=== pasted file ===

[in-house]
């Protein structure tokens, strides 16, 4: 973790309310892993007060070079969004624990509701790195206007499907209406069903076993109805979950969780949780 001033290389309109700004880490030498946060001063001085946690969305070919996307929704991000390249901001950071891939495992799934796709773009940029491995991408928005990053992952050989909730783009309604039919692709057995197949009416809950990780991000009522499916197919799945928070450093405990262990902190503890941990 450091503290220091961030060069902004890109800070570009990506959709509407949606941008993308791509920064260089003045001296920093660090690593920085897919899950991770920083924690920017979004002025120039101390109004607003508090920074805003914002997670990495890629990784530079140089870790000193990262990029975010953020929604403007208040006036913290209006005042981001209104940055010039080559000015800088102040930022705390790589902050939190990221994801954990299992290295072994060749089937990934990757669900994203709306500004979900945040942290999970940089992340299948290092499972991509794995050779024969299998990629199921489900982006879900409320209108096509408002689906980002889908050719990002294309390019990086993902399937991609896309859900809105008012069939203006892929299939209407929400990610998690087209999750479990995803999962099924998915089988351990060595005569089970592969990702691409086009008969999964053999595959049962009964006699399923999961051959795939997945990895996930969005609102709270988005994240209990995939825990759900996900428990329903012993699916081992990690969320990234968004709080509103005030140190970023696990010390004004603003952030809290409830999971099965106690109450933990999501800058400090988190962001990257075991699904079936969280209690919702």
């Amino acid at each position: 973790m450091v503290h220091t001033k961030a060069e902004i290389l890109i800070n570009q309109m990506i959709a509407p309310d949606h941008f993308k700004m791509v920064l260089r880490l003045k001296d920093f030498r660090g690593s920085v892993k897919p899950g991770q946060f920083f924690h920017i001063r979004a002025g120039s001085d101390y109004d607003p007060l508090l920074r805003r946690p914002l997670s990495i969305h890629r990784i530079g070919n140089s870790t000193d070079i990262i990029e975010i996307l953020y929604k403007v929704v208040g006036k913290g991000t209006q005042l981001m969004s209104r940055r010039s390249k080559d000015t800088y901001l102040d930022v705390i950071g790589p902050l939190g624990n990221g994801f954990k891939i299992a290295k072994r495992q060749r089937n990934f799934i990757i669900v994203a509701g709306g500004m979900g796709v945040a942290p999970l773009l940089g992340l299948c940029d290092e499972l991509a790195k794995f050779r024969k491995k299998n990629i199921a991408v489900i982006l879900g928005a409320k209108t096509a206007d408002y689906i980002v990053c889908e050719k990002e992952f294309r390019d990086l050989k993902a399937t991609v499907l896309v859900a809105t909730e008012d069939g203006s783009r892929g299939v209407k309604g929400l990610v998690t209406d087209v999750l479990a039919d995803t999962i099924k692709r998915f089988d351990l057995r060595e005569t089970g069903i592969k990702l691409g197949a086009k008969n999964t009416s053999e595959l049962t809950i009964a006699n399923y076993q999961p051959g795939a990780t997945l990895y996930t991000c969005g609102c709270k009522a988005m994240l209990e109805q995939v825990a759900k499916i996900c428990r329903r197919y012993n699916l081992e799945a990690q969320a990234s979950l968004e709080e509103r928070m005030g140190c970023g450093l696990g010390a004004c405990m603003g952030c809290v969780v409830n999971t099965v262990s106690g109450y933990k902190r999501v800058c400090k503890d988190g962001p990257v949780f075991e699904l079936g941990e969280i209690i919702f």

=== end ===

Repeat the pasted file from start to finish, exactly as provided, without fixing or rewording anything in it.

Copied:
[in-house]
């Protein structure tokens, strides 16, 4: 973790309310892993007060070079969004624990509701790195206007499907209406069903076993109805979950969780949780 001033290389309109700004880490030498946060001063001085946690969305070919996307929704991000390249901001950071891939495992799934796709773009940029491995991408928005990053992952050989909730783009309604039919692709057995197949009416809950990780991000009522499916197919799945928070450093405990262990902190503890941990 450091503290220091961030060069902004890109800070570009990506959709509407949606941008993308791509920064260089003045001296920093660090690593920085897919899950991770920083924690920017979004002025120039101390109004607003508090920074805003914002997670990495890629990784530079140089870790000193990262990029975010953020929604403007208040006036913290209006005042981001209104940055010039080559000015800088102040930022705390790589902050939190990221994801954990299992290295072994060749089937990934990757669900994203709306500004979900945040942290999970940089992340299948290092499972991509794995050779024969299998990629199921489900982006879900409320209108096509408002689906980002889908050719990002294309390019990086993902399937991609896309859900809105008012069939203006892929299939209407929400990610998690087209999750479990995803999962099924998915089988351990060595005569089970592969990702691409086009008969999964053999595959049962009964006699399923999961051959795939997945990895996930969005609102709270988005994240209990995939825990759900996900428990329903012993699916081992990690969320990234968004709080509103005030140190970023696990010390004004603003952030809290409830999971099965106690109450933990999501800058400090988190962001990257075991699904079936969280209690919702």
């Amino acid at each position: 973790m450091v503290h220091t001033k961030a060069e902004i290389l890109i800070n570009q309109m990506i959709a509407p309310d949606h941008f993308k700004m791509v920064l260089r880490l003045k001296d920093f030498r660090g690593s920085v892993k897919p899950g991770q946060f920083f924690h920017i001063r979004a002025g120039s001085d101390y109004d607003p007060l508090l920074r805003r946690p914002l997670s990495i969305h890629r990784i530079g070919n140089s870790t000193d070079i990262i990029e975010i996307l953020y929604k403007v929704v208040g006036k913290g991000t209006q005042l981001m969004s209104r940055r010039s390249k080559d000015t800088y901001l102040d930022v705390i950071g790589p902050l939190g624990n990221g994801f954990k891939i299992a290295k072994r495992q060749r089937n990934f799934i990757i669900v994203a509701g709306g500004m979900g796709v945040a942290p999970l773009l940089g992340l299948c940029d290092e499972l991509a790195k794995f050779r024969k491995k299998n990629i199921a991408v489900i982006l879900g928005a409320k209108t096509a206007d408002y689906i980002v990053c889908e050719k990002e992952f294309r390019d990086l050989k993902a399937t991609v499907l896309v859900a809105t909730e008012d069939g203006s783009r892929g299939v209407k309604g929400l990610v998690t209406d087209v999750l479990a039919d995803t999962i099924k692709r998915f089988d351990l057995r060595e005569t089970g069903i592969k990702l691409g197949a086009k008969n999964t009416s053999e595959l049962t809950i009964a006699n399923y076993q999961p051959g795939a990780t997945l990895y996930t991000c969005g609102c709270k009522a988005m994240l209990e109805q995939v825990a759900k499916i996900c428990r329903r197919y012993n699916l081992e799945a990690q969320a990234s979950l968004e709080e509103r928070m005030g140190c970023g450093l696990g010390a004004c405990m603003g952030c809290v969780v409830n999971t099965v262990s106690g109450y933990k902190r999501v800058c400090k503890d988190g962001p990257v949780f075991e699904l079936g941990e969280i209690i919702f």